It’s official: The U.S. is out of the INF Treaty.
Here at the annual conference of ASEAN, the organization of Southeast Asian countries, Secretary of State Mike Pompeo told National Review that the U.S. has triggered its formal withdrawal from the treaty.
President Trump announced the imminent U.S. exit last October, starting the clock ticking toward the official date six months later, or today.
Signed in 1987, the Intermediate-Range Nuclear Forces Treaty was a key agreement in the late 1980s Reagan–Gorbachev diplomacy that proved the endgame of the Cold War.
After the Soviets deployed intermediate-range SS-20 missiles that could hit NATO countries from bases in the Soviet Union, the U.S. countered with its own intermediate-range missiles in Europe. President Ronald Reagan proposed the “zero option” to eliminate such U.S. and Soviet systems, and the INF Treaty did just that.
The Russians have been flagrantly violating the treaty for years, and it doesn’t apply to China, which has massively built up its missile program, including intermediate-range systems.
“Six months ago now,” Pompeo told NR, “after years of discussion with the Russians about their noncompliance, we put them on notice that if they didn’t come back into compliance that we would do what we’re [doing today].
“When I say ‘we,’” he continued, “not only the United States, but the European countries, Jens Stoltenberg [the secretary general of NATO], we have all done our level best to convince the Russians that it was in their best interests to come back into compliance with the INF Treaty, and they have done literally nothing — literally nothing.”
There is no question about the extensive evidence of Russian cheating. “No one inside of NATO or the EU has any doubt,” Pompeo said. “We all have the same data set, and there’s complete unanimity.”
The formal U.S. withdrawal will, of course, stoke talk of a renewed U.S.–Russia arms race.
According to Pompeo, “We will continue our strategic security dialogue with them that we started now two weeks ago, trying to develop a larger framework for not just the intermediate weapons systems, but the larger . . . panoply of places where we really need to engage in a serious conversation about arms control and nonproliferation.”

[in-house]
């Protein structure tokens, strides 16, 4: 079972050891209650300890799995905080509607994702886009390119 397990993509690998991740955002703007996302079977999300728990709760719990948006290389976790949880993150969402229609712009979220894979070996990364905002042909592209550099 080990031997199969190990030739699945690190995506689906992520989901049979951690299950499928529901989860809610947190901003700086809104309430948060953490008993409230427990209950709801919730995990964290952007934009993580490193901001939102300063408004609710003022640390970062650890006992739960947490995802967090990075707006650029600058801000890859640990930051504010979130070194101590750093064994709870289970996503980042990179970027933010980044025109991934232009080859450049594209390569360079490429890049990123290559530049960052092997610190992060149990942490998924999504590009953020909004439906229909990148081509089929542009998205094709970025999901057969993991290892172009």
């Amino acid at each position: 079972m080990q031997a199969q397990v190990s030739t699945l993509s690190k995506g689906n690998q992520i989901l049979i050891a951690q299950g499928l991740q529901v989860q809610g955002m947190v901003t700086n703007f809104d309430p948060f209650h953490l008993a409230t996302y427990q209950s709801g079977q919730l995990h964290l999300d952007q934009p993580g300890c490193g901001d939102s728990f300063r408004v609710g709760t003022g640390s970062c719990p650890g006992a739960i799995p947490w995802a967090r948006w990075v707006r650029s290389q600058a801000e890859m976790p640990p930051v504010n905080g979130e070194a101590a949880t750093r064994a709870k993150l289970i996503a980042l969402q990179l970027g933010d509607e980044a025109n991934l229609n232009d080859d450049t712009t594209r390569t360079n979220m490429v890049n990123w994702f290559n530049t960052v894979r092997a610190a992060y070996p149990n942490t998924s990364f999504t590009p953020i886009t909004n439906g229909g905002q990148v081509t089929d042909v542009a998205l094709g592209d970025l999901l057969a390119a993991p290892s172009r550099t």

The U.S. wants to do its best, he added, to make sure, as President Trump has said, “not to end up in an expensive arms race that leads to nothing for — no improvement for any of the countries.”
Then, there’s the other problem with the old INF Treaty: “There was obviously the fact,” Pompeo said, “that China now is engaged in its own weapons buildup, including its nuclear weapons buildup.”
If there are going to be talks on arms-control agreements going forward, they obviously should account for the new status of China.
“President Trump has been pretty clear in saying that we really do need this other . . . significant nuclear power to be part of this conversation as well,” Pompeo noted.
The secretary of state said he had brought that up in his meeting yesterday at the ASEAN conference with his Chinese counterpart, Wang Yi.
One way or the other, though, we are now in the post–INF Treaty world. And the biggest reason is that no one could truly answer the question why the United States should be the only country in the world that strictly abided by the treaty’s limits.
“A two-party treaty with one party in compliance isn’t worth a hell of a lot,” Pompeo said, by way of an epitaph for the agreement. “And that’s where we unfortunately found ourselves.”
Reprinted with permission from - National Review - by Rich Lowry